Gidon Kremer, Academy of St. Martin-in-the-Fields, Neville Marriner
Recorded - London, 12/1980
This recording of one of Beethoven's most melodious scores has been a favorite of mine since it first appeared in vinyl many years ago. It has long been superseded in popularity perhaps even critical acclaim by Kremer's later, grander, more conventional effort with Harnoncourt conducting on Teldec. Philips, to my knowledge, never saw fit to re-issue it on CD; it is now beind done so, under license by Arkiv, though preserving the Philips artwork but not the notes. The sound retains the warmth and clarity of the original, bright early-digital recording.
What makes this recording so special? It is lyrically conceived from the first note to the last. Kremer, ably supported by Neville Marriner and the ASMF, are not out to dazzle but to engage. The scale is intimate, the tone is bright and serene, blissful when the violin part ascends into the stratosphere. And then there are the miraculous Schnittke cadenzas. Imagine yourself seated in a very familiar, comfortable room, decorated to your pleasure. Imagine lifting yourself out of your body and looking at it from an entirely different perspective, with all the furniture and bric-a-brac placed where you would least expect it, but nonetheless there, so that enchantingly displaced, you are never dispossed. The vision lingers for a while but miraculously everything falls back in place, you are back in your body, curiously refreshed, comfortable in familiar surroundings. Surprisingly, you were never afraid. This is one way of describing the cadenzas Alfred Schnittke wrote for this concerto and (if my recollection is correct.... again no notes.....) for Kremer, an unstinting advocate of his music. The sound of the cadenzas is simultaneously incongruous and firmly rooted in Beethoven. At times violin is punctuated by tympani, in recollection of the opening bars of the concerto. How the last movement cadenza modulates into the finale is magical.
So, this is a precious recording indeed. Perhaps as an introduction to the piece, the later Kremer, with cadenzas by the violinist himself (based on Beethoven's less successful piano version of the concerto), might be a more appropriate venue. Or for the historically minded, the 1934 Bronislaw Huberman with George Szell conducting the Vienna Philharmonic (cadenzas by Joachim?). But Kremer/Marriner is not a recording to by skipped by lover of the piece, the violin, or the soloist. I am very happy it is now on CD and next to my several other versions of the work.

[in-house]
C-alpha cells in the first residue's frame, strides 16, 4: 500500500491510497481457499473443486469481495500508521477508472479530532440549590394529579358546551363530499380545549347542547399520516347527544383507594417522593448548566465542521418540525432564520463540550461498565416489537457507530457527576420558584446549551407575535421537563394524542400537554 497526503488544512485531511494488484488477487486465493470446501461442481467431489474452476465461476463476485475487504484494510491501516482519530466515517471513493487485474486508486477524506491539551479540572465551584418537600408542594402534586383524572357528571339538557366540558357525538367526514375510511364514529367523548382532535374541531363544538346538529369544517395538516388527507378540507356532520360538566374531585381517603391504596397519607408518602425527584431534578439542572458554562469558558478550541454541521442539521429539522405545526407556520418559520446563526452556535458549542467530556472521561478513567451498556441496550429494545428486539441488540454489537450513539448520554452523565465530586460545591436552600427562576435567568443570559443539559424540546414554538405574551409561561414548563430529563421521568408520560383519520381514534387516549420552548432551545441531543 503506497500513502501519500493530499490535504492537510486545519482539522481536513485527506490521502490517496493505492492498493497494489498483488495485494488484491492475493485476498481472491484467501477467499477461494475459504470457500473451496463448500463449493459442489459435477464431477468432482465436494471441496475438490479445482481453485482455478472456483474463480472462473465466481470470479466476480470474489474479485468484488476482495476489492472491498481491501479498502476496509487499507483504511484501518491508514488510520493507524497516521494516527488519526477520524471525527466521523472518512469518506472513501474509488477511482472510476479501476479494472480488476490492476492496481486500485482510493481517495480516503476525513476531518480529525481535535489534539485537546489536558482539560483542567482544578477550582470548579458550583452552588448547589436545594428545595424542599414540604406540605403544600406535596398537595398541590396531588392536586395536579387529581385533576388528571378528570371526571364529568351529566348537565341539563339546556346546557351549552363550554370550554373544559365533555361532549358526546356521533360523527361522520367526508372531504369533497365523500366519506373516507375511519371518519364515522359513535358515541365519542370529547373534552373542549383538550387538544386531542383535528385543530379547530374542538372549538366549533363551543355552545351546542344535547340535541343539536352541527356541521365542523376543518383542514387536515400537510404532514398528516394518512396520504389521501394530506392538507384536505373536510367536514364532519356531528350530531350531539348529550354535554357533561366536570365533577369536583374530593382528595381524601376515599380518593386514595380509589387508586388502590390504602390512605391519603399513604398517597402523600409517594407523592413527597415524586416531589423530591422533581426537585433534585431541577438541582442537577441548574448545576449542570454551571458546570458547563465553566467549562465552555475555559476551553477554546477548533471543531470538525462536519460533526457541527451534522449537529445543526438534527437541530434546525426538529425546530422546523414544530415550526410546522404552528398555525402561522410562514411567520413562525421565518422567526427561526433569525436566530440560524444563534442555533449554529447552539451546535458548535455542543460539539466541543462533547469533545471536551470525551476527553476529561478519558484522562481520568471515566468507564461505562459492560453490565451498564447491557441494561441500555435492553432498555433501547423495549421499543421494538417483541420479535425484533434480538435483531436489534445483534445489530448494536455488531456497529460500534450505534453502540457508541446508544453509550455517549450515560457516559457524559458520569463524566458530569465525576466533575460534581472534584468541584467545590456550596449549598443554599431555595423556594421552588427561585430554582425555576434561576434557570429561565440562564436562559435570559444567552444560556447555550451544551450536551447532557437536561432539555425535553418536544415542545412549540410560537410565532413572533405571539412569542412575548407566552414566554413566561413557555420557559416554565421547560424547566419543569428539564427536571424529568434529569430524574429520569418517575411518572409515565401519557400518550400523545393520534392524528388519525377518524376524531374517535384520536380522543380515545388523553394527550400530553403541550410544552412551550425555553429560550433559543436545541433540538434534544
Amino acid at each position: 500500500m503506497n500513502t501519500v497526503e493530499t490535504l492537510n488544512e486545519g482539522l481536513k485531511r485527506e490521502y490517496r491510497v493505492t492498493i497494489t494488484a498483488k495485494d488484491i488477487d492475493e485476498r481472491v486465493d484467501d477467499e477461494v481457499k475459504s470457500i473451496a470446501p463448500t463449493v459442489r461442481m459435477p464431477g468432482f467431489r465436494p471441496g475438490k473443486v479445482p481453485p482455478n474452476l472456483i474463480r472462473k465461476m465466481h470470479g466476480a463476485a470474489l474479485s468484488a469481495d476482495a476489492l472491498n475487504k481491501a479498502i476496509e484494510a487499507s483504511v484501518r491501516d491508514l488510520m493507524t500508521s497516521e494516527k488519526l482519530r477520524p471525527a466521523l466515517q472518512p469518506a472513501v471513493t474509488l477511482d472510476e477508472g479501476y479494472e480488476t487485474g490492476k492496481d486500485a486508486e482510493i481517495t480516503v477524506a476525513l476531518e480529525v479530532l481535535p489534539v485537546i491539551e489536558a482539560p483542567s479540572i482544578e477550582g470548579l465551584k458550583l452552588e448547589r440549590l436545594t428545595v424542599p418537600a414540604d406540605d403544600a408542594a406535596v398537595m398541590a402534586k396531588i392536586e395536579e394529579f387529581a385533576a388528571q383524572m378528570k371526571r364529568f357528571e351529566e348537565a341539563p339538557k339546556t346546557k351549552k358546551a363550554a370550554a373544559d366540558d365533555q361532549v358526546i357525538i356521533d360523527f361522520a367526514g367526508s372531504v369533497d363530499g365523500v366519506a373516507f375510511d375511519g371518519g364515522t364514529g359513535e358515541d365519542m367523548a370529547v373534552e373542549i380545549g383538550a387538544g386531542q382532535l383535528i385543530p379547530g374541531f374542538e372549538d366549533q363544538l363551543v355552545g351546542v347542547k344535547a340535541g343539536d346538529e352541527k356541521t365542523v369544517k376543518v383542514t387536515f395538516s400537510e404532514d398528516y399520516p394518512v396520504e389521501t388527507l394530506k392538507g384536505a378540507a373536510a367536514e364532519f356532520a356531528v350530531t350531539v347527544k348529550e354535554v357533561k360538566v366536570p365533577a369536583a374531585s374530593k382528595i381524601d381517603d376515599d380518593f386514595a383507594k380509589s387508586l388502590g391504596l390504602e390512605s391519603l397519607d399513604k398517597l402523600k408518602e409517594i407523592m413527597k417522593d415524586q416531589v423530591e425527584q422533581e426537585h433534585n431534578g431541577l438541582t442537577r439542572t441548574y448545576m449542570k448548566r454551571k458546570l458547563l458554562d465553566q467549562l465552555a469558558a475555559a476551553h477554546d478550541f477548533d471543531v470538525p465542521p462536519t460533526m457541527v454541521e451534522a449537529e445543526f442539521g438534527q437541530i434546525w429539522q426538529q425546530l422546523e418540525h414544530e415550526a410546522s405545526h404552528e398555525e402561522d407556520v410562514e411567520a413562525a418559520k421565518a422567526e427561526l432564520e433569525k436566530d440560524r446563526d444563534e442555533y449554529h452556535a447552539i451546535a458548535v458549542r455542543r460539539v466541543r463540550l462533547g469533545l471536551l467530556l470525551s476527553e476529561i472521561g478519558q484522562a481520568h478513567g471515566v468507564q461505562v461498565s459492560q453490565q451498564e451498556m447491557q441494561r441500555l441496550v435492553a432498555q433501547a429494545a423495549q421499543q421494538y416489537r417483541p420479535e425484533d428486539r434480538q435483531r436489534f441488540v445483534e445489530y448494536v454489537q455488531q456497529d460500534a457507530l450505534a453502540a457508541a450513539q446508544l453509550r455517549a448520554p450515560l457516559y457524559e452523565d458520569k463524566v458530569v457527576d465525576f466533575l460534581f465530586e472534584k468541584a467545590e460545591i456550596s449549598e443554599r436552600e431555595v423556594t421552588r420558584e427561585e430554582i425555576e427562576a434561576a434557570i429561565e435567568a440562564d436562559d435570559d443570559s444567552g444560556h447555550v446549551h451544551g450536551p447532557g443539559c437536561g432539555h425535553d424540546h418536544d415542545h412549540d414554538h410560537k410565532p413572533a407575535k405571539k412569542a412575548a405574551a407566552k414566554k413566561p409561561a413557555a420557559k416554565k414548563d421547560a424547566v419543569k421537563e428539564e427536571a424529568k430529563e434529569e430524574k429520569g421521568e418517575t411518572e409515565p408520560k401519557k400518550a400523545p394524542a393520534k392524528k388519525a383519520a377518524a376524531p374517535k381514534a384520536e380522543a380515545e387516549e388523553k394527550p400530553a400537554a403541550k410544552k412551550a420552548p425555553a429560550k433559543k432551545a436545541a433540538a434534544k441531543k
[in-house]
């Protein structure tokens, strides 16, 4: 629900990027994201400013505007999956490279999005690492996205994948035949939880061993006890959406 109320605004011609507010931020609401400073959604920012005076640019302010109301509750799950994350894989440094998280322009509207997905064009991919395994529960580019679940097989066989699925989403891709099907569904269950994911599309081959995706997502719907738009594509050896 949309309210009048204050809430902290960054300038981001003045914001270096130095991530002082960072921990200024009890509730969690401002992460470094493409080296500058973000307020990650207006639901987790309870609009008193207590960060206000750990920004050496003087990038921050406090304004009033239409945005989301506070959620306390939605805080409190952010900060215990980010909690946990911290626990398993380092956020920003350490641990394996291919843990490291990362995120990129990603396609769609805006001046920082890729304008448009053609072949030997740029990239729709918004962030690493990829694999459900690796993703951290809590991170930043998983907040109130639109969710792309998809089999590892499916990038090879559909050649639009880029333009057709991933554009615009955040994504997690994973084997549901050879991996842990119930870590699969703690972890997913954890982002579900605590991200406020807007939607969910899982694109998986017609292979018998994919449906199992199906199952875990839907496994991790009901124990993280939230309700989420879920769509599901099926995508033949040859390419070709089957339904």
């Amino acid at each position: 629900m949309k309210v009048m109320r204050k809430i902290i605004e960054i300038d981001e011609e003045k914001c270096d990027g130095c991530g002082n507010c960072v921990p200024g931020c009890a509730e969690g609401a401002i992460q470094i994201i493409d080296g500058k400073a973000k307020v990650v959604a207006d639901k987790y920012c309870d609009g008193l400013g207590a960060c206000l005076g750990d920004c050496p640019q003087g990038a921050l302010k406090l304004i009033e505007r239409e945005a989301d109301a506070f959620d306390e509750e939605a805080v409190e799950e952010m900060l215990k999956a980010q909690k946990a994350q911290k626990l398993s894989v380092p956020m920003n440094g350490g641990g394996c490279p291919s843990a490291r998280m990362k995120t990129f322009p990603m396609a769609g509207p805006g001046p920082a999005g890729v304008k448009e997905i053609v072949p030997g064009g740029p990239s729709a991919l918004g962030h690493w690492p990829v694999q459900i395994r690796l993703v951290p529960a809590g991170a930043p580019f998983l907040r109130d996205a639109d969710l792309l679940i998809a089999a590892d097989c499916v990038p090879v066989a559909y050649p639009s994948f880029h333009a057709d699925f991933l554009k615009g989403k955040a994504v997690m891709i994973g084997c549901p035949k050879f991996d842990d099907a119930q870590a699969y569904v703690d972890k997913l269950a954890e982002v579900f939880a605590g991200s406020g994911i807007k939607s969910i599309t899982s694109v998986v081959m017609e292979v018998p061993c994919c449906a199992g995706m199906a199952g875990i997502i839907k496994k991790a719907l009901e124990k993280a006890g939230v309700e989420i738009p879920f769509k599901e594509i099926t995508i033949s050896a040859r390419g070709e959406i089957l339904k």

========= from the cover ==========
Violin Concerto in D
Beethoven wrote his violin concerto in 1806, at the age of 36, soon after the Fourth Symphony and Fourth Piano Concerto. It was no coincidence that these works share an unprecedented mellowness, warmth, and inner composure. Having more or less reconciled himself to the tragedy of deafness, he was living through a comparatively tranquil and rewarding period in his affairs of the heart as well as enjoying the close friendship of such loyal music-lovers and patrons as Stephan von Breuning, to whom the concerto is dedicated, and of artists like Franz Clement, the 26-year-old Viennese violinist and Konzertmeister, who having helped with details of figuration and layout in the solo part, was entrusted with the premiere on December 23, 1806. Inexplicable as the work's initial lukewarm reception still seems today, it is nevertheless pertinent to recall that last-minute completion allowed Clement no time to study the score in depth. He was also required to play the first and the last two movements in different halves of the concert, with a group of pot-boiler violin solos in between.
All the leading themes of the Allegro ma non troppo are first introduced by the orchestra, which having warmed to an expansive tutti, withdraws in a sudden reverential hush for the imposing, ascending octave entry of the soloist. Both main first and second subjects are benignly lyrical, born for the violin to sing, yet inviting infinite embroidery from it when handed back to the orchestra as the argument unfolds. Of the several subsidiary motifs contributing to the movement's symphonic breadth, none is more important than the opening phrase of four reiterated drum-taps which Beethoven transforms with breathtakingly romantic effect. Even in the tenth bar it recurs on a daring D sharp in direct contradiction of the music's D major tonality. The composer himself supplied no full-scale cadenza - here or elsewhere: those played by Gidon Kremer on this recording are by the Russian composer Alfred Schnittke, who teaches at the Moscow Conservatory.
The Larghetto, too, is music of radiant inner calm, concealing not only profound intensity but also an uncommonly subtle adaptation of variation form beneath its outward simplicity. The main 10-bar theme in G, first introduced by muted strings, is repeated in different instrumental colourings under delicate violin embroidery. After this decorative start the soloist then introduces a second theme in G that comes near to speech in its intimate eloquence while approaching a sublimity beyond words. Both themes return in yet new guises before an unexpected fortissimo outburst derived from the first seems to presage a stormy finale. But no. After the briefest cadenza (this time by Kremer himself the soloist is up and away with one of the most salubriously good-humoured and virile rondo themes in all music. The movement's form is that of a sonata-rondo, with an engaging central episode in G minor bringing forward the bassoon as duettist with the violin. The final cadenza is followed by a totally unpredictable coda, in which after a teasing recall of the main theme in the remote key of A flat Beethoven invites the oboe to share in its re-establishment in D before the rollicking home-coming.
- Joan Chissell (1981)